There are many ways to try to adjust allergen-specific immunotherapy:
- Change the volume of antigen solution and, therefore, the total amount of protein injected.
- Change the interval between injections so that injections are given more frequently or less frequently.
- Along with giving the original set of antigens, start additional therapy by using a second set of antigens containing either
other allergens the pet is allergic to or a combination of some of the original antigens and new antigens.
- Remix or reformulate the antigens to adjust the concentration of antigen (protein level/volume) and the ingredients in each
set of antigen.
Most commonly, I change the volume of antigen solution injected or the frequency of the injections. My rule of thumb for injections
is to try to reach an average dose of 0.1 ml/day. If a dog is not responding or is responding well, then I will slowly reduce
the average dose to 0.05 ml/day. Initially, if the injection interval is between 10 and 20 days, then I will keep the dose
at 1 ml (e.g. an average dose of 0.1 to 0.05 ml/day) unless there are reactions correlated with the injections. If injections are given
less often than every 10 days, then the dog does not receive the full 1 ml. Dogs that receive injections every five days usually
get 0.5 ml or less. If dogs are on a seven-day injection interval, the most that should be given is 0.7 ml. However, occasionally
I will give more than this dose but it will be a gradual increase, not a sudden one.
Reasons to adjust allergen-specific immunotherapy after the first four months vary but mainly relate to improving efficacy
or decreasing adverse reactions. Animals that have not had any adverse reactions and slight but insignificant improvement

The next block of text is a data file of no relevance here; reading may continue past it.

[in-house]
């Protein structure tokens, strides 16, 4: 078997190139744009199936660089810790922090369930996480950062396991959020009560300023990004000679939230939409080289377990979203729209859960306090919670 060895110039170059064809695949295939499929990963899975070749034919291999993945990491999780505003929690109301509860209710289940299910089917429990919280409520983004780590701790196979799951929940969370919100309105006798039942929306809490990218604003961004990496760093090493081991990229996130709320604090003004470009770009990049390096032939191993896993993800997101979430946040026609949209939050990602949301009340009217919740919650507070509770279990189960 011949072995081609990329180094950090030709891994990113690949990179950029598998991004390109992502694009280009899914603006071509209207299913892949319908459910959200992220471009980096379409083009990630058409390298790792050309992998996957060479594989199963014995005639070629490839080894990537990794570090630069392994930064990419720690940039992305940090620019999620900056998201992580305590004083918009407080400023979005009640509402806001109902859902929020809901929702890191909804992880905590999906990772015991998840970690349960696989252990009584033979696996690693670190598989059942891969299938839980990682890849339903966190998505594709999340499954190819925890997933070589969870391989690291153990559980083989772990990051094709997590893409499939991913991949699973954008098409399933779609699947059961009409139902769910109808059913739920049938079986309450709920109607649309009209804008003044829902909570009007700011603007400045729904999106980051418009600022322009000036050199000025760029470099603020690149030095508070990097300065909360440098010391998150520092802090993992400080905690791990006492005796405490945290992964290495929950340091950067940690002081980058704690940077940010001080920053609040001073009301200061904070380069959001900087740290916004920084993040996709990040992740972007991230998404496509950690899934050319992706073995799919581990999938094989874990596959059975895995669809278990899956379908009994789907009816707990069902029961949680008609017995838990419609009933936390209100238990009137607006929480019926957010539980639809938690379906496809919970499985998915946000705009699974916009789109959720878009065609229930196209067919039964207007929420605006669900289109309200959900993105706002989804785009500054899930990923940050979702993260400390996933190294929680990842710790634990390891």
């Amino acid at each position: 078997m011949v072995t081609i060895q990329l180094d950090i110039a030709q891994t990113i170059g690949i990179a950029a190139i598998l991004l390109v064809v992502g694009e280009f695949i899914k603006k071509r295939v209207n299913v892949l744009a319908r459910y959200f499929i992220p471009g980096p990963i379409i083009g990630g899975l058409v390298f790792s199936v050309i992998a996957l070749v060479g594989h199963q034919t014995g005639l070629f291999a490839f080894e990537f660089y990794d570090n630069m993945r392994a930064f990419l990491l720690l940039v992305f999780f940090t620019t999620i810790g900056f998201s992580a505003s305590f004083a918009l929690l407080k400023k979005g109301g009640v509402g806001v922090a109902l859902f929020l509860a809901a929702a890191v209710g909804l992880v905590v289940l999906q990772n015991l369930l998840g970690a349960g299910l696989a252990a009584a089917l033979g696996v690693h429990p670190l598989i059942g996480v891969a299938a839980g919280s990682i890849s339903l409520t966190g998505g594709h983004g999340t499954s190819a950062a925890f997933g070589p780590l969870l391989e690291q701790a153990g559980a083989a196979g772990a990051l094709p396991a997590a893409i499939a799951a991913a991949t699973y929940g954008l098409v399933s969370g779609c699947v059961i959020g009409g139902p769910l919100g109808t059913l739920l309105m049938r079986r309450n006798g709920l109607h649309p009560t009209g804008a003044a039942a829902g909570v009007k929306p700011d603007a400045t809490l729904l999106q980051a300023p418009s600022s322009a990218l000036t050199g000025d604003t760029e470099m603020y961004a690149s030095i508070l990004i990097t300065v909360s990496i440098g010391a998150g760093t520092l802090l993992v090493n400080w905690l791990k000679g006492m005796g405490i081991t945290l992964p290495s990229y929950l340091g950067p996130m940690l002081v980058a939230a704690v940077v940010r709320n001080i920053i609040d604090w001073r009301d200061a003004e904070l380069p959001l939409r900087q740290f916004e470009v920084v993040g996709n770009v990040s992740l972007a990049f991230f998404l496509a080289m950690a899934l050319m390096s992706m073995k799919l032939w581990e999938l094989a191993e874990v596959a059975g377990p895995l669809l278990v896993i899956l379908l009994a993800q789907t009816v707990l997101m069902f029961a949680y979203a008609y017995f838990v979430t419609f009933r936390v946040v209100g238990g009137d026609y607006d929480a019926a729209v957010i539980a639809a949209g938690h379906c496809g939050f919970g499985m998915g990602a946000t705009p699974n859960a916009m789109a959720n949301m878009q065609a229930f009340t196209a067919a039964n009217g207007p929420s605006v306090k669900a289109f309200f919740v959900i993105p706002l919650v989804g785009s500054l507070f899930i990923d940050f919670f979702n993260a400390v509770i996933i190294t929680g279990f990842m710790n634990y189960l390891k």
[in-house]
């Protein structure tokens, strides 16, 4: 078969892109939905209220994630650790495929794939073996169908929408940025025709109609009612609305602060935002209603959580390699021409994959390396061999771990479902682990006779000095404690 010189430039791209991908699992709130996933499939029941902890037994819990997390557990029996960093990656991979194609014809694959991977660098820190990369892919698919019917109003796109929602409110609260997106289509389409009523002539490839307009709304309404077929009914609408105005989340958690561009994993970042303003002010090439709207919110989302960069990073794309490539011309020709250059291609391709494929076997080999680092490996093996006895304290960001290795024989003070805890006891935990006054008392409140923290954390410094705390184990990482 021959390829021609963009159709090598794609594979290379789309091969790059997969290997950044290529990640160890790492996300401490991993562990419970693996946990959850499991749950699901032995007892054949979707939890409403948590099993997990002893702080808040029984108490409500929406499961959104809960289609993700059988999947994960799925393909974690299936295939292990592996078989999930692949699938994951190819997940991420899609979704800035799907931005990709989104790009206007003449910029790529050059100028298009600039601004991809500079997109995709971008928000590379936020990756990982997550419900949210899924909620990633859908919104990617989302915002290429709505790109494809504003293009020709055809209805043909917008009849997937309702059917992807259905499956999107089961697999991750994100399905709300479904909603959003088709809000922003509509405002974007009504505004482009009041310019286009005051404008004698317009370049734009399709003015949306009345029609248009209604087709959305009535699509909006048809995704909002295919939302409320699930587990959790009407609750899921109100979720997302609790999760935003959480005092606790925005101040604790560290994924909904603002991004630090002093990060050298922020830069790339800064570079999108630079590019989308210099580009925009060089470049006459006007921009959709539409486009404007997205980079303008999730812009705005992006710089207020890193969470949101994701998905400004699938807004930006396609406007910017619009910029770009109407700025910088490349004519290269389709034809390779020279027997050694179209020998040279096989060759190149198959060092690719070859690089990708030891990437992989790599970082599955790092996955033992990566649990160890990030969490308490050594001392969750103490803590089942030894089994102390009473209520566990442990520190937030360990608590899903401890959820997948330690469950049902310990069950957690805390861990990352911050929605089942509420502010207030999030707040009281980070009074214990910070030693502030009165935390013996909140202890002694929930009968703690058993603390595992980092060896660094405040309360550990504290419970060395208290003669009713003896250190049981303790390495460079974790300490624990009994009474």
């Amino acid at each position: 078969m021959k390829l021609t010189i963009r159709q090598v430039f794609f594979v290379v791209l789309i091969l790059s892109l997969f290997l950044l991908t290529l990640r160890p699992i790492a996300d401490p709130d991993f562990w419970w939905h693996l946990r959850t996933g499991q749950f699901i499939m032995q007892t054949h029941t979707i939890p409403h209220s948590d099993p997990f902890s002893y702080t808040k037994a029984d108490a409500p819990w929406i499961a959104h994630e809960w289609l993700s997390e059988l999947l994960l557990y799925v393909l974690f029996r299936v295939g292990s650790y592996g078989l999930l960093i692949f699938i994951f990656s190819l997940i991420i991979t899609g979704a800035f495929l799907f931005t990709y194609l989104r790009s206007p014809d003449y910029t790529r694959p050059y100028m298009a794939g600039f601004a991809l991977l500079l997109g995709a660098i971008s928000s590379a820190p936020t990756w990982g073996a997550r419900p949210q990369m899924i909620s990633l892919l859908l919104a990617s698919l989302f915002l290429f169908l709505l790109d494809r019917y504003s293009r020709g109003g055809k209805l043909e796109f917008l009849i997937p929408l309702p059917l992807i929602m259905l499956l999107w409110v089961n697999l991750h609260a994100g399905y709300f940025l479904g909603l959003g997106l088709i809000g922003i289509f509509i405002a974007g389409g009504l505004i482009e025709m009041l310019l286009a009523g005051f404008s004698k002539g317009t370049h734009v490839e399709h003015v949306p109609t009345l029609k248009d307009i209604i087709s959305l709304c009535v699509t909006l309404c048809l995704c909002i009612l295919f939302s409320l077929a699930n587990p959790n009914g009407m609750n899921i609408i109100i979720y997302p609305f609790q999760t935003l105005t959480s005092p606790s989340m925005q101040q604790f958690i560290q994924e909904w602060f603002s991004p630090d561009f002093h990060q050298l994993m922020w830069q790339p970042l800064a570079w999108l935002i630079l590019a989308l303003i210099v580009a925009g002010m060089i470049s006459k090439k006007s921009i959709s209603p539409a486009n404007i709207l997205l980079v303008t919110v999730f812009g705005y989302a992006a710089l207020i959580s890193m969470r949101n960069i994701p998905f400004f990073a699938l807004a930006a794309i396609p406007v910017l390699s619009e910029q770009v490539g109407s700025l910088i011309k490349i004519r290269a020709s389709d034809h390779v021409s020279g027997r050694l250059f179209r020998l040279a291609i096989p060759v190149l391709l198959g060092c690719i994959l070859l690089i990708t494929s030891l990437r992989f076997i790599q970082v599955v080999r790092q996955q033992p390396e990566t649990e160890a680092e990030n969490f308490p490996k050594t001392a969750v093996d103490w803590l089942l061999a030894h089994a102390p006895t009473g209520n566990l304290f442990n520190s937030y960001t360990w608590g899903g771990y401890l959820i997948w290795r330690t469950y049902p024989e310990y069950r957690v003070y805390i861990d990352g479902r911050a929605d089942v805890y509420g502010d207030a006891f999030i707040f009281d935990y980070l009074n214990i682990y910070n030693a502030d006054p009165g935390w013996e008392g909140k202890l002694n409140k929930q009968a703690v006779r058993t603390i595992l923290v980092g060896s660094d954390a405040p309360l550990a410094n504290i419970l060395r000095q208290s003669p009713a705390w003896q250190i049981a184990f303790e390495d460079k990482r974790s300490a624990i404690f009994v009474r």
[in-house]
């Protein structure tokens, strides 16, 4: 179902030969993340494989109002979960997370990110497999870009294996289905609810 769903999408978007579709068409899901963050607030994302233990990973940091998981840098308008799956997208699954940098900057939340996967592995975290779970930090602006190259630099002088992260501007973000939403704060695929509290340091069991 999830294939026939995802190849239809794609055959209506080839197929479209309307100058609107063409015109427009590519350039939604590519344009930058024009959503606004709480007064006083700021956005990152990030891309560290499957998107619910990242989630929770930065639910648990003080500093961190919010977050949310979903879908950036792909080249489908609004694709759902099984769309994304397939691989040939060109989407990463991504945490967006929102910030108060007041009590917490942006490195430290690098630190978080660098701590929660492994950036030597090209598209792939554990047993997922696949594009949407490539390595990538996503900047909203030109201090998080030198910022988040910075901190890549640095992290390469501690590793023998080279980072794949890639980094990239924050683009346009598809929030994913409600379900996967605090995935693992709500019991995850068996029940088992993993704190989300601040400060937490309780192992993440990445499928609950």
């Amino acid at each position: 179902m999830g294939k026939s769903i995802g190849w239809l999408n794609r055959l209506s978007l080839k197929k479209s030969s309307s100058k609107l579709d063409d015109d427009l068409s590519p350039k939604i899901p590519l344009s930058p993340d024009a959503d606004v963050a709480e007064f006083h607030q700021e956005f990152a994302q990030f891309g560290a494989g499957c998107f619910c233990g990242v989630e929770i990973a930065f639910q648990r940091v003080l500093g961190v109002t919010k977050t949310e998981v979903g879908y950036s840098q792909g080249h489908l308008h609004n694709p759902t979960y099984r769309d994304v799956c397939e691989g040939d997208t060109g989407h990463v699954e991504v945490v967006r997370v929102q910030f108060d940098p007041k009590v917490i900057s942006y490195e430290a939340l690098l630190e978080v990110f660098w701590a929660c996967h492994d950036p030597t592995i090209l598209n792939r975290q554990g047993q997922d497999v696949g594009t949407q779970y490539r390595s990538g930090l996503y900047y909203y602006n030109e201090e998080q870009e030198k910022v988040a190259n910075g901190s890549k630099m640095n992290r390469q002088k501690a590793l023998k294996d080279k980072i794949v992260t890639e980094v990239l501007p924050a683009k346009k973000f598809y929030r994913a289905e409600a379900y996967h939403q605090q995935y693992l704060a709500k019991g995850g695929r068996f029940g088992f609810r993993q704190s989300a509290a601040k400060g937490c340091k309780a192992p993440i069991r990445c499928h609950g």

after four months are given injections at 10- to 14-day intervals. If they still do not respond by six months, then the volume
is lowered to 0.7 ml. If they still do not respond and no pattern is seen, the dosage is changed to 0.5 ml every five to seven
days. If there is still no response when those allergens are about gone, consider a new formulation or combination of two
More commonly, an animal improves after an injection but its clinical signs recur before the next injection is due. In these
cases, the frequency of injections is decreased to prevent that increase in clinical signs. Other patients get worse after
an injection and then improve, only to start getting worse before the next injection. In these cases, both the volume of antigen
and the frequency of injection are decreased. In general, my goal is to find the highest volume that will not cause an increase
in clinical signs. Once this goal is accomplished, then the injection frequency is adjusted so that the improvement is maintained
the whole time. In some cases in which the frequency cannot be lengthened even at the highest tolerated volume, the frequency
is changed to the longest time the pet stays improved and the volume is adjusted, with an average of 0.1 ml/day being the
To transition to a maintenance dose, I keep the dose administered the same, but the number of days between each injection
increases. I usually will try to get the maintenance dose to average out to about 0.05 ml/day, and most dogs end up receiving
an average of 0.03 ml/day to 0.1 ml/day. Knowing the range of the average daily doses makes it easy to predict the range of
what it will cost long-term for the allergen-specific immunotherapy, as that equates closely to 1 to 3 ml a month. The cost
of therapy will then be the amount you charge per milliliter, times one to three, plus the cost of syringes based on the frequency
of injections per month. When the pet has an excellent response with total control (15% to 20% of cases), then only this cost
and one recheck per year is what the owners will spend on controlling their pets' atopic disease.